In 1956, Immigration Minister Jack Pickersgill would state that he would give consideration to allowing the spouses of Chinese Canadians to come to Canada. Pickersgill had been presented with a brief from Wong, who would say that he was very happy with the talks and was hopeful there would be a relaxation of the immigration legislation.

Later that year, immigration rules would be relaxed to allow aged parents of Chinese Canadians to come to the country. Wong would say that it was quote:

“A step in the right direction.”

The process would continue though, past the time of Pickersgill and into the time of Ellen Fairclough. Wong would tell her quote:

“We are frankly the victims of discrimination. Since 1950, less than 20,000 Chinese have been admitted to Canada. In that same period, approximately 1.8 million immigrants from other countries have found peace and refuge and inspiration in this country.”

He would add that in 1931, Canada had a population of 10 million with 46,000 Chinese Canadians. Two decades later in 1951, Canada had a population of 15 million but only 32,000 Chinese Canadians. He would say quote:

“No similar barriers are erected against any other nationality.”

Thanks to his efforts and lobbying, Canadian immigration laws would be liberalized and hundreds of Chinese families were able to reunite since Chinese Canadians could sponsor their spouses, unmarried offspring and parents.

Throughout his life, Wong supported the Liberal Party but he would support Progressive Conservative Douglas Jung in the 1957 and 1958 elections. Jung would become the first Chinese Canadian Member of Parliament.

In 1958, Wong would say of his own re-election to the association presidency quote:

“I am pleased but I will want step down as soon as there is someone new who wants to do the job.”

He would step down the following year, stating quote:

“I feel that a man can only be useful in the one position for so long.”

In 1959, the RCMP and the Canadian Immigration Department began an investigation into an alleged racketeering operation by Chinese Canadians to illegally bring Chinese immigrants to Canada. In the operation, the RCMP raided residences, businesses and organizations of Chinese Canadian community leaders. They would seize over 30,000 passports, visas and other documents.

Wong would consider these raids to be systemic human rights violations. He would state quote:

“The situation resembles a country under martial law. If the government does not restrict such actions, the basic rights and freedoms of people are endangered.”

In July 1961, Wong’s files were taken in an RCMP raid of his home, the hotel room of his secretary Wong Gam Chun, and the offices of the Chinese Benevolent Association. Wong would say that the files taken include the names and some details about nearly every Chinese person in Canada.

Wong and several Chinese community associations would conduct media campaigns denouncing the actions. In the end, very few people were convicted under the RCMP operation.

By the 1960s, he began to spend his time advocating against Chinatown developments that he worried would separate the community from the rest of Vancouver. In 1963, he resigned from the consultive committee that was created by Mayor William Rathie due to his opposition to the Strathcona Rehabilitation Project development. He would call the development the equivalent of the Berlin Wall as it separated the business and residential areas of Chinatown. The development would raze 30 acres for a high-rise building on land that was expropriated from Chinese property owners.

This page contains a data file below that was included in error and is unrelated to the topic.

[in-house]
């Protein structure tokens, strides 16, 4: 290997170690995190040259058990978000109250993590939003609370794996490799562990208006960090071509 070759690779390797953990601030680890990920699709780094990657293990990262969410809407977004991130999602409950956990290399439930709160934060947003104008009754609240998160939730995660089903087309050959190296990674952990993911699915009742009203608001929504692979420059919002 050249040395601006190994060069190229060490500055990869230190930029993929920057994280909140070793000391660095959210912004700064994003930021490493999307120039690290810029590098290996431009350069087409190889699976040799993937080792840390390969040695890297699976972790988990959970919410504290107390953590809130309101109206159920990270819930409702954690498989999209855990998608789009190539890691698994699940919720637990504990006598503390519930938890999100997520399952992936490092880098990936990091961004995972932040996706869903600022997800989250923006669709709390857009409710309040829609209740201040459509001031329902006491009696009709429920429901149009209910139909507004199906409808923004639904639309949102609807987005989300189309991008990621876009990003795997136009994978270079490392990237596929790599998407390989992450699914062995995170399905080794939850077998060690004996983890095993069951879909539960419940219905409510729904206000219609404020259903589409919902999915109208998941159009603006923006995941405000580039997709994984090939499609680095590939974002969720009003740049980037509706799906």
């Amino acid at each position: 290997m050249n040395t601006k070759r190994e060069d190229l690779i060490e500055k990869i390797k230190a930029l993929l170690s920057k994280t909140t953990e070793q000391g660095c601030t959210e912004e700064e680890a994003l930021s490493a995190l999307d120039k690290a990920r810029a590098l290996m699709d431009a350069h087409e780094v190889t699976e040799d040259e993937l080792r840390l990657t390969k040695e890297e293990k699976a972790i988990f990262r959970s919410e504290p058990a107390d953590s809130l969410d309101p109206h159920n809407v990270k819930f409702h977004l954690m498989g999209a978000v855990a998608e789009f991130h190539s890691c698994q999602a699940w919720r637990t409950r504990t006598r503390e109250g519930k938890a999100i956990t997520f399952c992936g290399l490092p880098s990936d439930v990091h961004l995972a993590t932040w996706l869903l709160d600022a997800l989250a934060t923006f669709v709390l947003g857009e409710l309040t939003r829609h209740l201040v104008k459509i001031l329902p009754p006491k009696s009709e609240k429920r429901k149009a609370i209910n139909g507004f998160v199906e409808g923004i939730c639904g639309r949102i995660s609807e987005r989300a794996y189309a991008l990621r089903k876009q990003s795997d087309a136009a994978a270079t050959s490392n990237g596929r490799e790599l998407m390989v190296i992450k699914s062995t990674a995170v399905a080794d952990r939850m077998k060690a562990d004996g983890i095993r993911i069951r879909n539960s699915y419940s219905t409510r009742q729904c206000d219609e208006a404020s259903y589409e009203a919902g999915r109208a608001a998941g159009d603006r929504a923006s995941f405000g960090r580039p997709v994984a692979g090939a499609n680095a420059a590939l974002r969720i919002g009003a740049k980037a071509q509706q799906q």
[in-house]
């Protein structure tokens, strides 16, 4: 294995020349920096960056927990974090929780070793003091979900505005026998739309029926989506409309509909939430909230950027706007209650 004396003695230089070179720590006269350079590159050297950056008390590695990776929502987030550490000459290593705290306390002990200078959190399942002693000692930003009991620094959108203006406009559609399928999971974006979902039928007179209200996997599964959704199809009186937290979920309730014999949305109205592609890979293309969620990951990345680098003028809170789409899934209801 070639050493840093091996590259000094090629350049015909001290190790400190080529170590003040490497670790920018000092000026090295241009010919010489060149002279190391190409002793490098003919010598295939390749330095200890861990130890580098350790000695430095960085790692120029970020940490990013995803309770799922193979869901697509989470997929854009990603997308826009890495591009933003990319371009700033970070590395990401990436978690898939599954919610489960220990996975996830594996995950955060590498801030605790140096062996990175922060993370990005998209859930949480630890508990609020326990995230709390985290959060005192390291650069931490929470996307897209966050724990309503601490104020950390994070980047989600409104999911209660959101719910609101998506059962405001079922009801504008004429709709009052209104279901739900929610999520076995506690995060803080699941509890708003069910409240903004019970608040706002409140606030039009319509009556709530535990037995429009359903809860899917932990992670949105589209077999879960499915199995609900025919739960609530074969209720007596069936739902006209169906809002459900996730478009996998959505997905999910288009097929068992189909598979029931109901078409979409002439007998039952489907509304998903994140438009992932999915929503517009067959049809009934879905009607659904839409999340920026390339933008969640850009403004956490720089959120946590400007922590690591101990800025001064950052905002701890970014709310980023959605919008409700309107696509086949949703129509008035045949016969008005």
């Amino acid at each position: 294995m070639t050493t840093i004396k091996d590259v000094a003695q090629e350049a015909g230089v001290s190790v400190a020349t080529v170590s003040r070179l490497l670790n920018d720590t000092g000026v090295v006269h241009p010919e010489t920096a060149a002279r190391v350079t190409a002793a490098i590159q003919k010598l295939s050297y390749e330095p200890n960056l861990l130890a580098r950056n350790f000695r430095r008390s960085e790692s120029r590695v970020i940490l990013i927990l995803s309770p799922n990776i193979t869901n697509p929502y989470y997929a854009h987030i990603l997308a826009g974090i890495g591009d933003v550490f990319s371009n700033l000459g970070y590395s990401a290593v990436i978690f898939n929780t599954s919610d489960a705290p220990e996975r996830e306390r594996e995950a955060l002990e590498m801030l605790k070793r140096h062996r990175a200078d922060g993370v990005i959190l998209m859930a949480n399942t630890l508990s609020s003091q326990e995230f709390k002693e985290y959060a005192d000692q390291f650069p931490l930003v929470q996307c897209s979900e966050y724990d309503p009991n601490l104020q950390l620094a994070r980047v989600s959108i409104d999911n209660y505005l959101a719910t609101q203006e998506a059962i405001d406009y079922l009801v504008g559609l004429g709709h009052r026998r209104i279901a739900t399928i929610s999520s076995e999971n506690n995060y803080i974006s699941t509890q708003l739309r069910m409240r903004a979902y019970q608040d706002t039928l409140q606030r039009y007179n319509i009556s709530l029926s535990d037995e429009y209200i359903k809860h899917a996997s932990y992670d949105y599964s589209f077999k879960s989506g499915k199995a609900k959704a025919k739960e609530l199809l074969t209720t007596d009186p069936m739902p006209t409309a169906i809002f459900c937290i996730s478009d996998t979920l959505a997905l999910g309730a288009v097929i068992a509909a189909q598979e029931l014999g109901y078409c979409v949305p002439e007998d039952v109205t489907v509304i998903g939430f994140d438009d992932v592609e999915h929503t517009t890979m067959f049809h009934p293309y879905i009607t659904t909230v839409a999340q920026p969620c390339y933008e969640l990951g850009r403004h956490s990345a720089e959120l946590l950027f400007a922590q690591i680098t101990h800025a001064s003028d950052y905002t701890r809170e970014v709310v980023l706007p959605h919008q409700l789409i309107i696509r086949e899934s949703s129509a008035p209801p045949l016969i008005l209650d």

The Vancouver Province would write quote:

“Chinatown spokesman Foon Sien said it is feared a vote for the community centre would in effect, show approval of the clearance plan and its program of building destruction.”

Mayor Rathie stated that the Chinese Benevolent Association could submit its own plans for the development. The organization did, which were favourable received by the community.

In the end, Vancouver City Council approved the developer’s plans the next week.

In 1967, Wong was named the Vancouver Brotherhood Citizen of the Year for his efforts to fight discrimination in the city.

On July 31, 1971, Wong passed away.

One person, who was not identified in the article about Wong’s death, stated quote:

“His whole life, he gave everything to it and asked little in return. He worked always for the Chinese people and for Canada.”

Throughout his life, Wong had detractors who accused him of only trying to raise his own profile, but the results of his life speak for themselves. Roy Mag, publisher of the Chinatown News in 1971 stated quote:

“No doubt some of the strong feelings towards him were the result of personal envy and rivalry. He was all too aware of these but took them in his stride. If controversy was the price of leadership then he had his share of disagreements with many. Withal, he left behind him more friends than enemies.”

His funeral was one of the most attended in the history of Chinatown.

In 2008, he was named a Person of National Historic Significance.

In 2011, he was named one of the Top 10 Vancouverites in the city’s history. The entry stated quote:

“Wong Foon Sien, a journalist, labour activist and community leader, advocated for the repeal of the Chinese Immigration Act, a notorious piece of legislation that prevented Chinese immigration to Canada. He campaigned tirelessly for Chinese-Canadian rights, including citizenship and a more liberal approach to immigration and family reunification.”

Information from Library and Archives Canada, Parks Canada, The Life and Times of Foon Sien, Wikipedia, Huffington Post, Vancouver Province, Vancouver Sun, Saskatoon Star Phoenix,